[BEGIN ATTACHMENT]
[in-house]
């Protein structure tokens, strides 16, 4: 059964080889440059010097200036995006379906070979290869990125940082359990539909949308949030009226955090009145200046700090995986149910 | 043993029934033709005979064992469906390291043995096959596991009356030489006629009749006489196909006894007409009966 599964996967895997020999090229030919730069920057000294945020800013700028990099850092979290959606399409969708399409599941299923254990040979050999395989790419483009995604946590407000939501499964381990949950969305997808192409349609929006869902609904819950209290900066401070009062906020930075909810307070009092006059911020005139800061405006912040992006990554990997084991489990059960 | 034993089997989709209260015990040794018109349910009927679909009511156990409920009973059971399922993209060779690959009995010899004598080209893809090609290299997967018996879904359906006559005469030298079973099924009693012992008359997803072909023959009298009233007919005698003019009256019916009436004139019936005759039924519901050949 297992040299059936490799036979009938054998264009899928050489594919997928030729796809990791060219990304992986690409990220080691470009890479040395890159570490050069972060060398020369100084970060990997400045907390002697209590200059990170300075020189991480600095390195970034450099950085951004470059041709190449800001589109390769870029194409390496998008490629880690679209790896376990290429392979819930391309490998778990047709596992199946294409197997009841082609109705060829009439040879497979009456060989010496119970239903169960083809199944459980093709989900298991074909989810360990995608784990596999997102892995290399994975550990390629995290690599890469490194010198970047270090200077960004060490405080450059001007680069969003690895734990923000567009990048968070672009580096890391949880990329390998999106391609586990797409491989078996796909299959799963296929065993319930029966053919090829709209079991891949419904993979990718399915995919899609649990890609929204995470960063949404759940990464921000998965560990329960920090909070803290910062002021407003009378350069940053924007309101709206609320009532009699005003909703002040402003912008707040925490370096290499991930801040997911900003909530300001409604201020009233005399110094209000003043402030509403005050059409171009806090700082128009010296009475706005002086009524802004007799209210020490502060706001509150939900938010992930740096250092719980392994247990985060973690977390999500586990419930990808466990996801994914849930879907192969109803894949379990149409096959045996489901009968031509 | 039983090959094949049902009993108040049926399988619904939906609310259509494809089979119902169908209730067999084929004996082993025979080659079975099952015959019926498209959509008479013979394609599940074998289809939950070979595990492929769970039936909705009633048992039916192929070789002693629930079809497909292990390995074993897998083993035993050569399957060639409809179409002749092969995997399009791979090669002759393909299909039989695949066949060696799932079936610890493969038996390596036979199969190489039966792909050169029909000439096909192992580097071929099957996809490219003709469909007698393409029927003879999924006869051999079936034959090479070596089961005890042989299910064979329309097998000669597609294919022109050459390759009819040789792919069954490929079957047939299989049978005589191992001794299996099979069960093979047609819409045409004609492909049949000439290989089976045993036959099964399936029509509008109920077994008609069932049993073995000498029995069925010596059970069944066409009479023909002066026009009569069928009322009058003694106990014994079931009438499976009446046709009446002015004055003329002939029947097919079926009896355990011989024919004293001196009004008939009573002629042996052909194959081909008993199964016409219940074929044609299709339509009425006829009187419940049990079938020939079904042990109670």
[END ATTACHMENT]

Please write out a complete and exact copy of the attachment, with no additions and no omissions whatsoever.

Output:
[in-house]
């Protein structure tokens, strides 16, 4: 059964080889440059010097200036995006379906070979290869990125940082359990539909949308949030009226955090009145200046700090995986149910 | 043993029934033709005979064992469906390291043995096959596991009356030489006629009749006489196909006894007409009966 599964996967895997020999090229030919730069920057000294945020800013700028990099850092979290959606399409969708399409599941299923254990040979050999395989790419483009995604946590407000939501499964381990949950969305997808192409349609929006869902609904819950209290900066401070009062906020930075909810307070009092006059911020005139800061405006912040992006990554990997084991489990059960 | 034993089997989709209260015990040794018109349910009927679909009511156990409920009973059971399922993209060779690959009995010899004598080209893809090609290299997967018996879904359906006559005469030298079973099924009693012992008359997803072909023959009298009233007919005698003019009256019916009436004139019936005759039924519901050949 297992040299059936490799036979009938054998264009899928050489594919997928030729796809990791060219990304992986690409990220080691470009890479040395890159570490050069972060060398020369100084970060990997400045907390002697209590200059990170300075020189991480600095390195970034450099950085951004470059041709190449800001589109390769870029194409390496998008490629880690679209790896376990290429392979819930391309490998778990047709596992199946294409197997009841082609109705060829009439040879497979009456060989010496119970239903169960083809199944459980093709989900298991074909989810360990995608784990596999997102892995290399994975550990390629995290690599890469490194010198970047270090200077960004060490405080450059001007680069969003690895734990923000567009990048968070672009580096890391949880990329390998999106391609586990797409491989078996796909299959799963296929065993319930029966053919090829709209079991891949419904993979990718399915995919899609649990890609929204995470960063949404759940990464921000998965560990329960920090909070803290910062002021407003009378350069940053924007309101709206609320009532009699005003909703002040402003912008707040925490370096290499991930801040997911900003909530300001409604201020009233005399110094209000003043402030509403005050059409171009806090700082128009010296009475706005002086009524802004007799209210020490502060706001509150939900938010992930740096250092719980392994247990985060973690977390999500586990419930990808466990996801994914849930879907192969109803894949379990149409096959045996489901009968031509 | 039983090959094949049902009993108040049926399988619904939906609310259509494809089979119902169908209730067999084929004996082993025979080659079975099952015959019926498209959509008479013979394609599940074998289809939950070979595990492929769970039936909705009633048992039916192929070789002693629930079809497909292990390995074993897998083993035993050569399957060639409809179409002749092969995997399009791979090669002759393909299909039989695949066949060696799932079936610890493969038996390596036979199969190489039966792909050169029909000439096909192992580097071929099957996809490219003709469909007698393409029927003879999924006869051999079936034959090479070596089961005890042989299910064979329309097998000669597609294919022109050459390759009819040789792919069954490929079957047939299989049978005589191992001794299996099979069960093979047609819409045409004609492909049949000439290989089976045993036959099964399936029509509008109920077994008609069932049993073995000498029995069925010596059970069944066409009479023909002066026009009569069928009322009058003694106990014994079931009438499976009446046709009446002015004055003329002939029947097919079926009896355990011989024919004293001196009004008939009573002629042996052909194959081909008993199964016409219940074929044609299709339509009425006829009187419940049990079938020939079904042990109670």